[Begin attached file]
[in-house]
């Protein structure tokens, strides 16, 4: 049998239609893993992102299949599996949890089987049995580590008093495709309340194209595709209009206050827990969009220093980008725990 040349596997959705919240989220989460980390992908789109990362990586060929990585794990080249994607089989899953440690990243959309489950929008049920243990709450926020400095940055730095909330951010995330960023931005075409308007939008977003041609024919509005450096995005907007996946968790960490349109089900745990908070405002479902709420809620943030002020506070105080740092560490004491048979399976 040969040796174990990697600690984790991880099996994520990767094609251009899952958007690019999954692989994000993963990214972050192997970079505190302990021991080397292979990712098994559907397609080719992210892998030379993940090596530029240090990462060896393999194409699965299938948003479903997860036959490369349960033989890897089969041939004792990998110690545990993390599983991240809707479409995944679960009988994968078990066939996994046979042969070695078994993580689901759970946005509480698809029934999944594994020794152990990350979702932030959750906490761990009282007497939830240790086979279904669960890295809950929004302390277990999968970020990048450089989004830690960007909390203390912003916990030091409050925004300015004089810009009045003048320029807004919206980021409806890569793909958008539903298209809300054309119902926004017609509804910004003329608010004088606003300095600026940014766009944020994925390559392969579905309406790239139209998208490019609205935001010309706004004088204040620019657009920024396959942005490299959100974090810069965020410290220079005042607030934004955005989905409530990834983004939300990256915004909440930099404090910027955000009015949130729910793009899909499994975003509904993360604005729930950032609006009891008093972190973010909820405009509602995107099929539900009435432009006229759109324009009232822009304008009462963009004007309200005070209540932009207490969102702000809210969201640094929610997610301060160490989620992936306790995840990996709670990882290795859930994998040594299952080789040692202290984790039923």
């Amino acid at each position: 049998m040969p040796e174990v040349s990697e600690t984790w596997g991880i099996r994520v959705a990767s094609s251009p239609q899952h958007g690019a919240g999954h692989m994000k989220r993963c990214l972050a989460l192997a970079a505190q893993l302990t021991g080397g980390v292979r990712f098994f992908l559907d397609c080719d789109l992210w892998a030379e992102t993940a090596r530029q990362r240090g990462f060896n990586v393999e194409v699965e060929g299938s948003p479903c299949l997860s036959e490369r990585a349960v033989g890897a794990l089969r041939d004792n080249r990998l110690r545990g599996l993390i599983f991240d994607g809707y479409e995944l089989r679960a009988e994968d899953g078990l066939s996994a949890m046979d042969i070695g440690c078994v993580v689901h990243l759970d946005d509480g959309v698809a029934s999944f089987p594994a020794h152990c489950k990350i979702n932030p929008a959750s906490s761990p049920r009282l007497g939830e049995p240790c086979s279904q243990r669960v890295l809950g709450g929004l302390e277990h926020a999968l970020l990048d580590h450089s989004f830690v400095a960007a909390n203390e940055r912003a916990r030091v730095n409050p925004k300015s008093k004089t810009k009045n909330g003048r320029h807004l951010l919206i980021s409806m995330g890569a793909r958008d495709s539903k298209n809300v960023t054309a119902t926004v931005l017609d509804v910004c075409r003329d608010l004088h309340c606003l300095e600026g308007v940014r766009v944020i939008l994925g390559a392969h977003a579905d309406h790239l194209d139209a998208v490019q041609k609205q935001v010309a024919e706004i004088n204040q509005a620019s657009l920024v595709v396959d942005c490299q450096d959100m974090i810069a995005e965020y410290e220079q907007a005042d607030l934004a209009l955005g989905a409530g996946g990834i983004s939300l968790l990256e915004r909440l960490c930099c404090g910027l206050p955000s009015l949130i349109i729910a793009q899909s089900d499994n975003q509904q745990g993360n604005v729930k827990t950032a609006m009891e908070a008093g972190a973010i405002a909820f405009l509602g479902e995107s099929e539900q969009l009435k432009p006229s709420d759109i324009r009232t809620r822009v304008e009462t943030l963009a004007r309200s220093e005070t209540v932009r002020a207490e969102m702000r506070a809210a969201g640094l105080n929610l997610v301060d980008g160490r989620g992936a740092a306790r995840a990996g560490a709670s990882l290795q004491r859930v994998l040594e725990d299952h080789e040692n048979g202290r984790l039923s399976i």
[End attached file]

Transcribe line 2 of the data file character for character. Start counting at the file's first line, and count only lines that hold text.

């Protein structure tokens, strides 16, 4: 049998239609893993992102299949599996949890089987049995580590008093495709309340194209595709209009206050827990969009220093980008725990 040349596997959705919240989220989460980390992908789109990362990586060929990585794990080249994607089989899953440690990243959309489950929008049920243990709450926020400095940055730095909330951010995330960023931005075409308007939008977003041609024919509005450096995005907007996946968790960490349109089900745990908070405002479902709420809620943030002020506070105080740092560490004491048979399976 040969040796174990990697600690984790991880099996994520990767094609251009899952958007690019999954692989994000993963990214972050192997970079505190302990021991080397292979990712098994559907397609080719992210892998030379993940090596530029240090990462060896393999194409699965299938948003479903997860036959490369349960033989890897089969041939004792990998110690545990993390599983991240809707479409995944679960009988994968078990066939996994046979042969070695078994993580689901759970946005509480698809029934999944594994020794152990990350979702932030959750906490761990009282007497939830240790086979279904669960890295809950929004302390277990999968970020990048450089989004830690960007909390203390912003916990030091409050925004300015004089810009009045003048320029807004919206980021409806890569793909958008539903298209809300054309119902926004017609509804910004003329608010004088606003300095600026940014766009944020994925390559392969579905309406790239139209998208490019609205935001010309706004004088204040620019657009920024396959942005490299959100974090810069965020410290220079005042607030934004955005989905409530990834983004939300990256915004909440930099404090910027955000009015949130729910793009899909499994975003509904993360604005729930950032609006009891008093972190973010909820405009509602995107099929539900009435432009006229759109324009009232822009304008009462963009004007309200005070209540932009207490969102702000809210969201640094929610997610301060160490989620992936306790995840990996709670990882290795859930994998040594299952080789040692202290984790039923």